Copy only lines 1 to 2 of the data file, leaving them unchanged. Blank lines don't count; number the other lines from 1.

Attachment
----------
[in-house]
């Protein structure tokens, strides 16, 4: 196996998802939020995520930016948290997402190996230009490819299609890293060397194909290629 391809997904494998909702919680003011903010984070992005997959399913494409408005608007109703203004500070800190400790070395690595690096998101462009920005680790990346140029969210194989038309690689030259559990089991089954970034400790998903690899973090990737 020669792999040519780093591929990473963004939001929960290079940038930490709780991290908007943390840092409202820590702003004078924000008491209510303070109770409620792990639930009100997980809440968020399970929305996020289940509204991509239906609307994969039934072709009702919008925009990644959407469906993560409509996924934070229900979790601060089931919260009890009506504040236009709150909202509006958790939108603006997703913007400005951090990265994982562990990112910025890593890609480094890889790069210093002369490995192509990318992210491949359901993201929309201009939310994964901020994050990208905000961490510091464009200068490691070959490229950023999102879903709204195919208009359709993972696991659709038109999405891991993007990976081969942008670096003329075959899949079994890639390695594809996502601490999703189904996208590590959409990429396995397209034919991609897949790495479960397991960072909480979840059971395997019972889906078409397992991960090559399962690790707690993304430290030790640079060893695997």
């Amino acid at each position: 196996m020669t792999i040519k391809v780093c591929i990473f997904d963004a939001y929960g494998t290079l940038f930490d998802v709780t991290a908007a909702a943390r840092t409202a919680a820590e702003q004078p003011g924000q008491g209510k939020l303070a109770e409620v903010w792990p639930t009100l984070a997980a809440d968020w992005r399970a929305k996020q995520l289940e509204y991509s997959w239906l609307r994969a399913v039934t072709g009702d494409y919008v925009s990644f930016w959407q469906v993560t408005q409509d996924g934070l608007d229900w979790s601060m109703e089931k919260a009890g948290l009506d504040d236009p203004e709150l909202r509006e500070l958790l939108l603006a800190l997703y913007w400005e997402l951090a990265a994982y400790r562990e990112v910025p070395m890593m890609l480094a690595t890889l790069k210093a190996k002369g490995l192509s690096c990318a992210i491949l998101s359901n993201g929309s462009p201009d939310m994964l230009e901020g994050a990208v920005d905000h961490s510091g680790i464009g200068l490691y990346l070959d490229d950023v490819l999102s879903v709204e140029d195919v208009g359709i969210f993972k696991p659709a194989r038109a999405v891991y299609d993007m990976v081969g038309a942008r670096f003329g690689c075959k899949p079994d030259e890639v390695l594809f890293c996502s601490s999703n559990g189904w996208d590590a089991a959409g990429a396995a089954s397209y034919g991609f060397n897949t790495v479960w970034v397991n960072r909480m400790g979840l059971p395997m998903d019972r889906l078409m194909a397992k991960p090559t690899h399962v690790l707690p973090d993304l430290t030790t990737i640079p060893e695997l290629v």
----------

[in-house]
């Protein structure tokens, strides 16, 4: 196996998802939020995520930016948290997402190996230009490819299609890293060397194909290629 391809997904494998909702919680003011903010984070992005997959399913494409408005608007109703203004500070800190400790070395690595690096998101462009920005680790990346140029969210194989038309690689030259559990089991089954970034400790998903690899973090990737 020669792999040519780093591929990473963004939001929960290079940038930490709780991290908007943390840092409202820590702003004078924000008491209510303070109770409620792990639930009100997980809440968020399970929305996020289940509204991509239906609307994969039934072709009702919008925009990644959407469906993560409509996924934070229900979790601060089931919260009890009506504040236009709150909202509006958790939108603006997703913007400005951090990265994982562990990112910025890593890609480094890889790069210093002369490995192509990318992210491949359901993201929309201009939310994964901020994050990208905000961490510091464009200068490691070959490229950023999102879903709204195919208009359709993972696991659709038109999405891991993007990976081969942008670096003329075959899949079994890639390695594809996502601490999703189904996208590590959409990429396995397209034919991609897949790495479960397991960072909480979840059971395997019972889906078409397992991960090559399962690790707690993304430290030790640079060893695997």